“Are you crazy, woman!” Will cried. “That man will shoot first and then look. You stay and explain if you’re lookin' to die, but I’m gone!” Before he’d even finished he was climbing out of the narrow window.

Through the red haze blinding him, Thomas finally got back to the bedroom. Instantly he fired off two shots from the rifle. When the haze cleared, he saw that the bed was empty. So was the rest of the room. He heard a horse galloping away and ran outside, emptying the rifle at the naked form of Will Phengle riding bareback. The last shot missed along with the others.

“Rachel!” Thomas bellowed as he reloaded the rifle. “You won’t be as lucky as he was! Rachel!” He looked around the yard and back at the house, then started running toward the stable. “You can’t hide from me, Rachel!”

She was not in the stable, either. And the more he looked, the more enraged he became. Coldly and without the slightest hesitation, he shot the two horses in the stable and then went back to the front of the house and shot his own horse.

“We’ll see if you can escape now, Rachel!” he hollered at the sky, his voice echoing through the whole valley. “You’ll never get away from here without a horse. Do you hear me, whore? You’re going to die by my hand or die on the range, but you’re dead to me already!”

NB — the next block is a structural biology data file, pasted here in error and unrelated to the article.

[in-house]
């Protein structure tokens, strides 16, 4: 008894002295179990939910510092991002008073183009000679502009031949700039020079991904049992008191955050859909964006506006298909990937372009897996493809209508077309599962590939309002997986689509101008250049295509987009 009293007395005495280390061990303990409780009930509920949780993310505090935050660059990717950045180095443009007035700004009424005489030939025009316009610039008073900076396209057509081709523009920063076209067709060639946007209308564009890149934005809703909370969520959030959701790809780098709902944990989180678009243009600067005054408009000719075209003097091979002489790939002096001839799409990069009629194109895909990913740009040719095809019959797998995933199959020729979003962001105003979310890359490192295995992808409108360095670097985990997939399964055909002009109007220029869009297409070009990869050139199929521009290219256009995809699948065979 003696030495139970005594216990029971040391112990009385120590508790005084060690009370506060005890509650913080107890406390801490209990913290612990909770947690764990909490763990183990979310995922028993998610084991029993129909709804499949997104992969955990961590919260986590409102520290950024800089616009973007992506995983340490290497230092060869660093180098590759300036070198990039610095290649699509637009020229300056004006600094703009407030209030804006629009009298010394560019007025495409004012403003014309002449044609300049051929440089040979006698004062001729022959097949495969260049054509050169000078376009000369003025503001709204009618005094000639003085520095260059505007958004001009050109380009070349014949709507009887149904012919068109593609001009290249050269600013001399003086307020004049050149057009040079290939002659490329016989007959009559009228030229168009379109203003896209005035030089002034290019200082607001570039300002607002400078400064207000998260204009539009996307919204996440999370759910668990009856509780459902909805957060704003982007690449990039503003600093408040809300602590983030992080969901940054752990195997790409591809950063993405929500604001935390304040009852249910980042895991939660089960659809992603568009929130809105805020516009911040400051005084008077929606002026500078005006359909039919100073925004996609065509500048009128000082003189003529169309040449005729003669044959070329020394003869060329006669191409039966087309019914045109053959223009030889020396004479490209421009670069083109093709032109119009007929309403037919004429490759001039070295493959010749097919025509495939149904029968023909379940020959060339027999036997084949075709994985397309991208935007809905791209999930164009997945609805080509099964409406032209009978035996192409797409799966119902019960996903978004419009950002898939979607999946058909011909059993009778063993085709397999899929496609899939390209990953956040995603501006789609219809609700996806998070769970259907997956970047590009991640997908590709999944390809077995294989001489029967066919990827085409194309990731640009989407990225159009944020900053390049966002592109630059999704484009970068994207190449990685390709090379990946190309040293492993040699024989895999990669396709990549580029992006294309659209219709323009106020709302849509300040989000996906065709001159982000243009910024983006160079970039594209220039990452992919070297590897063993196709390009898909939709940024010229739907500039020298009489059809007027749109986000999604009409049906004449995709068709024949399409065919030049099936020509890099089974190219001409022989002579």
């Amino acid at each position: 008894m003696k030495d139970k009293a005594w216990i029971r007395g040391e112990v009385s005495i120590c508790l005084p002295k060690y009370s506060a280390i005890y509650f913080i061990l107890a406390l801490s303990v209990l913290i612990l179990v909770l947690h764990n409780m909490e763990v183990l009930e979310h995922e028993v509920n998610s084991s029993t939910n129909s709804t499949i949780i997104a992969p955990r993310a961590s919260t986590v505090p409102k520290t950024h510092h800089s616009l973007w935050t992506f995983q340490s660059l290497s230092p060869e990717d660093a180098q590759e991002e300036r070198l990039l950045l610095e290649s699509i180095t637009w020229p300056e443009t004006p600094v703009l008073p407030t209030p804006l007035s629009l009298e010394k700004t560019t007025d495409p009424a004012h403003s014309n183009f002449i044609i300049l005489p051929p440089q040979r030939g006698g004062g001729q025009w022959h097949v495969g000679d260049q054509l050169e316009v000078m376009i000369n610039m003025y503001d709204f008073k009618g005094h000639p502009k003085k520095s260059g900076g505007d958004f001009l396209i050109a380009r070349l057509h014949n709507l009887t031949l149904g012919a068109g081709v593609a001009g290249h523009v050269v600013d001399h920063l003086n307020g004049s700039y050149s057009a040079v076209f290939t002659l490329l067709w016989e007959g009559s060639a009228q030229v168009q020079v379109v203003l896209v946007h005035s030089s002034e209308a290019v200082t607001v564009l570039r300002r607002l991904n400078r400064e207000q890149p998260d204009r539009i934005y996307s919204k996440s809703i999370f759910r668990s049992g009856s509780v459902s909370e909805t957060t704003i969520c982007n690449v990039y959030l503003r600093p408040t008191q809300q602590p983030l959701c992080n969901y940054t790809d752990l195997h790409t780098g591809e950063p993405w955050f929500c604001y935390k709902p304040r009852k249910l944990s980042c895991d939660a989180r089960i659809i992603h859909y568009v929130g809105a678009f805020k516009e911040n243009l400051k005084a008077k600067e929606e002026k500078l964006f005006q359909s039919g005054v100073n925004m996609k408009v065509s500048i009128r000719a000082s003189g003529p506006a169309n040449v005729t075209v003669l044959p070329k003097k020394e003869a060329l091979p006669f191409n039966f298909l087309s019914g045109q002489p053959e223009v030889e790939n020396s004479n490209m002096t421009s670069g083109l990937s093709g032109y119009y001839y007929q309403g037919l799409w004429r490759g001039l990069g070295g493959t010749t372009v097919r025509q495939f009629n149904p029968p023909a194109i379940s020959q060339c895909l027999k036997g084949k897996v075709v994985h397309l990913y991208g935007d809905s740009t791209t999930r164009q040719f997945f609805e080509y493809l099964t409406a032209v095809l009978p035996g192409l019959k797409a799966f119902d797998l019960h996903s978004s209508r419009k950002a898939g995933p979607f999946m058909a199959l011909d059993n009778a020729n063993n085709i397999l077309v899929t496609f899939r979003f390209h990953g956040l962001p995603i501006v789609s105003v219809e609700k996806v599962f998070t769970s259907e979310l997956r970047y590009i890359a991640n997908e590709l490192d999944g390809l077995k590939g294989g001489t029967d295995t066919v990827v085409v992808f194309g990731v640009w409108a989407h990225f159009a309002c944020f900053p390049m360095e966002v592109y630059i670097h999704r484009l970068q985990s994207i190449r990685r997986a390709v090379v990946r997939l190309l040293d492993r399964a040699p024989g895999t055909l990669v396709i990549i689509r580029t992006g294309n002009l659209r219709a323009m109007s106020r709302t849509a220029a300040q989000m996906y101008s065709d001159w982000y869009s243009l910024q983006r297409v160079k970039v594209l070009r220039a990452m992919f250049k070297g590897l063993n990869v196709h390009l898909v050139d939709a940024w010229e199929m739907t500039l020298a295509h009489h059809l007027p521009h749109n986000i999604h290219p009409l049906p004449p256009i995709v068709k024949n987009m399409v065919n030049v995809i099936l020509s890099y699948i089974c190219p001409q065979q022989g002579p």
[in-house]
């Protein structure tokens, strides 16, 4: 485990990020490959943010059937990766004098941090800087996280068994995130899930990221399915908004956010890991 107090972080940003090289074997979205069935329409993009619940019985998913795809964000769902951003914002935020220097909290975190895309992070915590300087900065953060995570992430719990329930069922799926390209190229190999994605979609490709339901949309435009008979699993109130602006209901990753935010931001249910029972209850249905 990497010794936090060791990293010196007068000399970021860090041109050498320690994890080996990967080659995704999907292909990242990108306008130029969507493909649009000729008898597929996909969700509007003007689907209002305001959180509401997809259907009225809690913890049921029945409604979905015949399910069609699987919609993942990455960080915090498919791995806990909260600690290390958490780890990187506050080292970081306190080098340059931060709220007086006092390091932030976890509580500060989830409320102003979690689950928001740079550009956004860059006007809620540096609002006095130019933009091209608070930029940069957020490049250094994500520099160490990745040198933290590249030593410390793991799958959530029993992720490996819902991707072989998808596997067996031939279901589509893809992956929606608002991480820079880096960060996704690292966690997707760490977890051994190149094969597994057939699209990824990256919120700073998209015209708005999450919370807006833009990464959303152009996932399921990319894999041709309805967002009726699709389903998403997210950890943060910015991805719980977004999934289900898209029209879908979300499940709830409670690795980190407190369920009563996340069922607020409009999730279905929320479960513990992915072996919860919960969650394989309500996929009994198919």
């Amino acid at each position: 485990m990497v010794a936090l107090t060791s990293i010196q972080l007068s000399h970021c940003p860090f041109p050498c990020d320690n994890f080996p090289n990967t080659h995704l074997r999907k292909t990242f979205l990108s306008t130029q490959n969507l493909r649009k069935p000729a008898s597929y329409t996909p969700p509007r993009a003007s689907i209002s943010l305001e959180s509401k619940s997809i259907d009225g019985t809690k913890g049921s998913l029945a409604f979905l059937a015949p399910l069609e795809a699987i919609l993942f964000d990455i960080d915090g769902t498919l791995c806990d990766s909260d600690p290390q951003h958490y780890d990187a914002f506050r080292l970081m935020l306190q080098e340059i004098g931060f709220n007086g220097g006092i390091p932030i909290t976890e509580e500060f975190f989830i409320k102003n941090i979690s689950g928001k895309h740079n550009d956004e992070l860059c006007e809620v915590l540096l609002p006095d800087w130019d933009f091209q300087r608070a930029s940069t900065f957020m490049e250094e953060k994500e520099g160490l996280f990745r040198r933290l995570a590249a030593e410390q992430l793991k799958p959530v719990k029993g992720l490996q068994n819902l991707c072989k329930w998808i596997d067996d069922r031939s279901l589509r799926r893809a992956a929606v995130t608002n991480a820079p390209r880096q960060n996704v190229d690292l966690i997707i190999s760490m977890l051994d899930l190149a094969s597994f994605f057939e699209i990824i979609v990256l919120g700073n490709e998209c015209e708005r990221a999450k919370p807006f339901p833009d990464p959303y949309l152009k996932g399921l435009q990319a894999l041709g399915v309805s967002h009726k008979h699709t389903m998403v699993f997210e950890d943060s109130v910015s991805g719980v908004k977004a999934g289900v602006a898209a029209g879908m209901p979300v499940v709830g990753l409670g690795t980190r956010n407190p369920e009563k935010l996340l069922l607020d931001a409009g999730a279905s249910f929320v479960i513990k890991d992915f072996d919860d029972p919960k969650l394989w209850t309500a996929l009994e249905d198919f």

Then he went back into the house and proceeded to get roaring drunk. As the rotgut took effect, his rage turned to heartache, then to rage again. Every so often he would get up and look out the windows to see if he could see his wife. As he got more and more drunk, he thought he could finally understand the Indians’ drive for vengeance. The Cheyenne and Sioux he had traded with and become friends with had sometimes lived for revenge, died for it, going without rest until it was exacted. He understood that now. Drunk, he understood slowly—but he understood.

When Jeb came in from the range late that afternoon and demanded to know who had killed the horses and where the women were, Thomas wouldn’t explain. At gunpoint he insisted Jeb ride for Ft. Laramie to intercept Thomas’s men and turn them back for a week or so. Jeb, too, was to stay away. He tossed Jeb the gold he had gotten for the herd, caring about nothing but his privacy.

Jeb wasn’t going to argue with a drunken man, especially one with a gun in his hand. He had known Thomas Blair for nearly thirty years, and he never thought the women might be in danger alone with Thomas. So he left.

And Thomas waited, and drank more. At one point he remembered Kate and wondered where she had gone, but he didn’t give her much thought. He had never given the Indian girl much thought. She was the daughter of Old Frenchy and a Shoshone squaw, and Frenchy had asked Thomas to look out for her if anything happened to him. It did, and Thomas found the girl at the fort supply depot, whoring for the soldiers there. So he took her in, and it worked out fine, Kate being grateful for a home and Rachel needing the help Kate could give her.